Document Type



Media is loading

Publication Date



Honeybees, Colony Collapse Disorder, Deformed Wing Virus, Immunoglobin Y, IgY


Biology | Ecology and Evolutionary Biology


Honeybees are widely recognized as a vital part of the global ecosystem and the world's food supply due to their pivotal role in the pollination of both natural and agricultural flora. Colony Collapse Disorder (CCD) is an emerging phenomenon characterized by a colony's worker bees deserting a hive and leaving the queen behind, which usually results in colony failure. While this is a multifactorial issue, Deformed Wing Virus (DWV) has been identified as the leading cause in this phenomenon. Honeybees do not have any innate immunity against this virus and lack an adaptive immune system. In the research being presented, DWV was treated using a novel antibody therapy. White leghorn hens, which are known to produce Immunoglobin Y (IgY) in the yolks of their eggs, were vaccinated against the DWV pathogen. The harvested egg yolks were then diluted and purified to produce a concentrated IgY solution specific to DWV. This purified IgY, along with DWV challenge, was added to honeybee feed diet and orally administered to 1st instar honeybee larvae that were grafted into queen cups from a hive and reared in-vitro. Experimental results revealed that larvae exposed to a 1:10 dilution of DWV challenge experienced 79% mortality by day 5. However, larvae that were administered feed containing a 1:10 dilution of DWV challenge and a 1:100 dilution of DWV IgY antibody experienced just 29% mortality by day 5. Day 5 control (feed only) death was 25%. These results suggest that IgY antibody provides honeybee larvae with approximately 50% protection against DWV - a figure that would significantly reduce CCD. This technology could have a profound impact on the future of beekeeping - an industry that may be the key to the global food sustainability crisis.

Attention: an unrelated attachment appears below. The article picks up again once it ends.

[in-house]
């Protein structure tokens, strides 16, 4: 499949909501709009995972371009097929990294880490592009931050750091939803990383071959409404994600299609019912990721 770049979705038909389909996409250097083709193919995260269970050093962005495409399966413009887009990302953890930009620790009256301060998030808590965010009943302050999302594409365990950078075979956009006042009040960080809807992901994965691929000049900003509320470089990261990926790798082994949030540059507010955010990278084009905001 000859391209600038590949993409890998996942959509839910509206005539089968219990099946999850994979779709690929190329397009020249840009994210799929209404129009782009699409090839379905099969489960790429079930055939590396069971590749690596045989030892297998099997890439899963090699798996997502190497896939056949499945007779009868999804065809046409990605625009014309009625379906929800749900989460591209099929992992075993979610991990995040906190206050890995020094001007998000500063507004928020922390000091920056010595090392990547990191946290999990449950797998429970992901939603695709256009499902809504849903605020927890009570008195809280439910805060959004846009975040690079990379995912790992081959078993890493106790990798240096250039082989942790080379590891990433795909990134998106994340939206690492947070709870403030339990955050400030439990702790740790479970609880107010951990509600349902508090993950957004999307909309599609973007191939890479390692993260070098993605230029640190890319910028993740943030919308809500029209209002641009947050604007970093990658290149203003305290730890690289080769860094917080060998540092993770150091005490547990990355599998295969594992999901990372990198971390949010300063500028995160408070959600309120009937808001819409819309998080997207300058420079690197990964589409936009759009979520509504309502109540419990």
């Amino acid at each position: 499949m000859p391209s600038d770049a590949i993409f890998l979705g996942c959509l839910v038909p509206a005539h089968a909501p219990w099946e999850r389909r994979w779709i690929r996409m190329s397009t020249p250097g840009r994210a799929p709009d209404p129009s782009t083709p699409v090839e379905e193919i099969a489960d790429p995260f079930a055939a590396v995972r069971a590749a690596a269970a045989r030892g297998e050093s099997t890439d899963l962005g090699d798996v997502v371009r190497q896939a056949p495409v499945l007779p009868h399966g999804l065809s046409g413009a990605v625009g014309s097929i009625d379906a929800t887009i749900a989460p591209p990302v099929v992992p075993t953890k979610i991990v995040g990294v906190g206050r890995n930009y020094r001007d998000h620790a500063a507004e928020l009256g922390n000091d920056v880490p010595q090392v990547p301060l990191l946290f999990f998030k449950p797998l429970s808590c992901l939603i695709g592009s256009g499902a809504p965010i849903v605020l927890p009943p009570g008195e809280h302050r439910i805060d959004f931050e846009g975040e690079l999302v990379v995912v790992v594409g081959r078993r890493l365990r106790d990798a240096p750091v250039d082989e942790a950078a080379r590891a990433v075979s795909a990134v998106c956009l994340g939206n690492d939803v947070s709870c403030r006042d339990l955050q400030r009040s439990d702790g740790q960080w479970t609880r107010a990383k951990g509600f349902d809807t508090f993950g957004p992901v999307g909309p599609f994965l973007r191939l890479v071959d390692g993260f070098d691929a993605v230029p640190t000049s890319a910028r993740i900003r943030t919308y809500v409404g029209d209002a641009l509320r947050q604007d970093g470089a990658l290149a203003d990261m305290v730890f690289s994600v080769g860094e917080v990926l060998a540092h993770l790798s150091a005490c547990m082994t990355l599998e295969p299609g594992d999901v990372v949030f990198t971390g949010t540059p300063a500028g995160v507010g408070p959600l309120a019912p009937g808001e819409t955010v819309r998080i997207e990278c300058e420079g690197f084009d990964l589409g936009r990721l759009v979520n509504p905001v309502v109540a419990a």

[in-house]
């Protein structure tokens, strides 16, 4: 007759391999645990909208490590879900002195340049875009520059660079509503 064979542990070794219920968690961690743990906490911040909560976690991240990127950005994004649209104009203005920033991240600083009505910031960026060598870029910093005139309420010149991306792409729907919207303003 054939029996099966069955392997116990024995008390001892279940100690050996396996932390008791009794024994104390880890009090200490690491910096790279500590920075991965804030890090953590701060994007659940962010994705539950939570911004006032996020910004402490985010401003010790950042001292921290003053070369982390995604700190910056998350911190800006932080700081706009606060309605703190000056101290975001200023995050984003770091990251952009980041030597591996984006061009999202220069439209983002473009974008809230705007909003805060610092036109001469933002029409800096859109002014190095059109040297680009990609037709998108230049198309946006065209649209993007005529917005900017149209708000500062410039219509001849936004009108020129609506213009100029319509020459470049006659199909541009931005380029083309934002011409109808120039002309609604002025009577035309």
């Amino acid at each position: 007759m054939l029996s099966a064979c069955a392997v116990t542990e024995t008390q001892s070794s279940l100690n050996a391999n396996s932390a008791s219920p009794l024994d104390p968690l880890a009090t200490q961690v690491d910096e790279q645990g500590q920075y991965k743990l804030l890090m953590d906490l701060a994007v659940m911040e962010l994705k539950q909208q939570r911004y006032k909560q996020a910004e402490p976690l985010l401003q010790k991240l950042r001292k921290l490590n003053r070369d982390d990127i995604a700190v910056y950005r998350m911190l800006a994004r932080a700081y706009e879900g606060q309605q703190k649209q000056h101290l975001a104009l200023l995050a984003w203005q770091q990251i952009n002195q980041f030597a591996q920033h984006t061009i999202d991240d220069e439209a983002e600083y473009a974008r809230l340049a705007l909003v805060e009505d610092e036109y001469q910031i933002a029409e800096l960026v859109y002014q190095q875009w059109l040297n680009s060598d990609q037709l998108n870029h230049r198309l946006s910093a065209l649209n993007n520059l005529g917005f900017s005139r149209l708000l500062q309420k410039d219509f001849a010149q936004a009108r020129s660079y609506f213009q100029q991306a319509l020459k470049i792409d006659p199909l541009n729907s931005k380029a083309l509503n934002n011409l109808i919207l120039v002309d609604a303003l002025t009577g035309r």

First Advisor

Benjamin Hause

Research Area